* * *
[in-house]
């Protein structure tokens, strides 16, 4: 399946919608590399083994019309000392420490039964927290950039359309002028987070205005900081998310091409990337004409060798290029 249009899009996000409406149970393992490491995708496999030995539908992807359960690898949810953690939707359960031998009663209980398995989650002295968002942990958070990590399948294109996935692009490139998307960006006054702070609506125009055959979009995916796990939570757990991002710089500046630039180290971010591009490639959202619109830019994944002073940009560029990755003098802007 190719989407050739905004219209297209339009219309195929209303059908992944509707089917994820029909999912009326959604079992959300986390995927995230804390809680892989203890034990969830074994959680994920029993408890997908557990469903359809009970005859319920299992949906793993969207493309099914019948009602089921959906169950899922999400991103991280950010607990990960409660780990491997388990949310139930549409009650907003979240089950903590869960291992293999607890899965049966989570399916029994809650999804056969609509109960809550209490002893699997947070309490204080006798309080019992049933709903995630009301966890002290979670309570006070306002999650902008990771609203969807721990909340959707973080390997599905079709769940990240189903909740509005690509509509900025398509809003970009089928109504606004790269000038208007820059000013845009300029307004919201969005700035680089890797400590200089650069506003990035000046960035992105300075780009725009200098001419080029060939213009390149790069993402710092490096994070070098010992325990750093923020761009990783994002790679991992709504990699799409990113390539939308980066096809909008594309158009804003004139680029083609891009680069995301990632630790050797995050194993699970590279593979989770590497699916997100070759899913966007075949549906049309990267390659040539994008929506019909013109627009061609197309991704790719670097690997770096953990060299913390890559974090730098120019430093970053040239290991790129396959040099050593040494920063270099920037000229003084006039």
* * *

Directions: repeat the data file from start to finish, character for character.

[in-house]
């Protein structure tokens, strides 16, 4: 399946919608590399083994019309000392420490039964927290950039359309002028987070205005900081998310091409990337004409060798290029 249009899009996000409406149970393992490491995708496999030995539908992807359960690898949810953690939707359960031998009663209980398995989650002295968002942990958070990590399948294109996935692009490139998307960006006054702070609506125009055959979009995916796990939570757990991002710089500046630039180290971010591009490639959202619109830019994944002073940009560029990755003098802007 190719989407050739905004219209297209339009219309195929209303059908992944509707089917994820029909999912009326959604079992959300986390995927995230804390809680892989203890034990969830074994959680994920029993408890997908557990469903359809009970005859319920299992949906793993969207493309099914019948009602089921959906169950899922999400991103991280950010607990990960409660780990491997388990949310139930549409009650907003979240089950903590869960291992293999607890899965049966989570399916029994809650999804056969609509109960809550209490002893699997947070309490204080006798309080019992049933709903995630009301966890002290979670309570006070306002999650902008990771609203969807721990909340959707973080390997599905079709769940990240189903909740509005690509509509900025398509809003970009089928109504606004790269000038208007820059000013845009300029307004919201969005700035680089890797400590200089650069506003990035000046960035992105300075780009725009200098001419080029060939213009390149790069993402710092490096994070070098010992325990750093923020761009990783994002790679991992709504990699799409990113390539939308980066096809909008594309158009804003004139680029083609891009680069995301990632630790050797995050194993699970590279593979989770590497699916997100070759899913966007075949549906049309990267390659040539994008929506019909013109627009061609197309991704790719670097690997770096953990060299913390890559974090730098120019430093970053040239290991790129396959040099050593040494920063270099920037000229003084006039």